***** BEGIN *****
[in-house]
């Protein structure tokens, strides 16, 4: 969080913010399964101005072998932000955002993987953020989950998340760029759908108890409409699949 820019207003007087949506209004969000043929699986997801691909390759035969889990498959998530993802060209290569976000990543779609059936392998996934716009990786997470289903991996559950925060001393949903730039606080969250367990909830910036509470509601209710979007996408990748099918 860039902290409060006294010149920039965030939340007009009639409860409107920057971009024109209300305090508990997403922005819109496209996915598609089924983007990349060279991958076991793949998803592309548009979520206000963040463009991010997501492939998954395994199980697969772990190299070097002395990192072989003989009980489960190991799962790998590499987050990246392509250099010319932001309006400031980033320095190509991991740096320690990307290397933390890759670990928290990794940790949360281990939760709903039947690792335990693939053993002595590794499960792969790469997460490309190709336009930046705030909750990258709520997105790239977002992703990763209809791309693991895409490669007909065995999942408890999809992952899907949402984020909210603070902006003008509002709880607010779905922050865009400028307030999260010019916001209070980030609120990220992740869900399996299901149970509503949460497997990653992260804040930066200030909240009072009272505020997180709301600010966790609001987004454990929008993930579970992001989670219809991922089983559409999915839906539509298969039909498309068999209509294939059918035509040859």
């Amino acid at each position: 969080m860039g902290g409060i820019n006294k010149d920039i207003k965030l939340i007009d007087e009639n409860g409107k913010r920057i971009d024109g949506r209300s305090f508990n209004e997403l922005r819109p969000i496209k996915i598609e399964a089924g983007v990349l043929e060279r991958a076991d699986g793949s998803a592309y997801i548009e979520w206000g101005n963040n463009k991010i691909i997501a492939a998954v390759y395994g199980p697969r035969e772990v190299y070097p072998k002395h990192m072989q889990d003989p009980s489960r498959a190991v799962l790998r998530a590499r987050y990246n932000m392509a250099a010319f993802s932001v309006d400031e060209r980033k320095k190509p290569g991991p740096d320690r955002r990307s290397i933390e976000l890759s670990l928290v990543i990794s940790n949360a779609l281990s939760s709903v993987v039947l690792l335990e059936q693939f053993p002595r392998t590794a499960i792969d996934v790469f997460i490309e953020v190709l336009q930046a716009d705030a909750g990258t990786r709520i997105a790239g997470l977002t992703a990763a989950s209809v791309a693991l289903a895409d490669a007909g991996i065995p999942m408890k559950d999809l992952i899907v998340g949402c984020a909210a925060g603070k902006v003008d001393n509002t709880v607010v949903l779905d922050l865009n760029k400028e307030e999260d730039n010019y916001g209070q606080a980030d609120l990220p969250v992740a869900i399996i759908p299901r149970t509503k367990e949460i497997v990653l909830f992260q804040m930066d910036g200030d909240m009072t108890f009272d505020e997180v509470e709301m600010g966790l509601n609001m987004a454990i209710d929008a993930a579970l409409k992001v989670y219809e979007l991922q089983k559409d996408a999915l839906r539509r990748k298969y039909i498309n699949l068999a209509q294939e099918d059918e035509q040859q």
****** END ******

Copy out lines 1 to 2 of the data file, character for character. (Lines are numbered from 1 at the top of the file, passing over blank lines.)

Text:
[in-house]
């Protein structure tokens, strides 16, 4: 969080913010399964101005072998932000955002993987953020989950998340760029759908108890409409699949 820019207003007087949506209004969000043929699986997801691909390759035969889990498959998530993802060209290569976000990543779609059936392998996934716009990786997470289903991996559950925060001393949903730039606080969250367990909830910036509470509601209710979007996408990748099918 860039902290409060006294010149920039965030939340007009009639409860409107920057971009024109209300305090508990997403922005819109496209996915598609089924983007990349060279991958076991793949998803592309548009979520206000963040463009991010997501492939998954395994199980697969772990190299070097002395990192072989003989009980489960190991799962790998590499987050990246392509250099010319932001309006400031980033320095190509991991740096320690990307290397933390890759670990928290990794940790949360281990939760709903039947690792335990693939053993002595590794499960792969790469997460490309190709336009930046705030909750990258709520997105790239977002992703990763209809791309693991895409490669007909065995999942408890999809992952899907949402984020909210603070902006003008509002709880607010779905922050865009400028307030999260010019916001209070980030609120990220992740869900399996299901149970509503949460497997990653992260804040930066200030909240009072009272505020997180709301600010966790609001987004454990929008993930579970992001989670219809991922089983559409999915839906539509298969039909498309068999209509294939059918035509040859």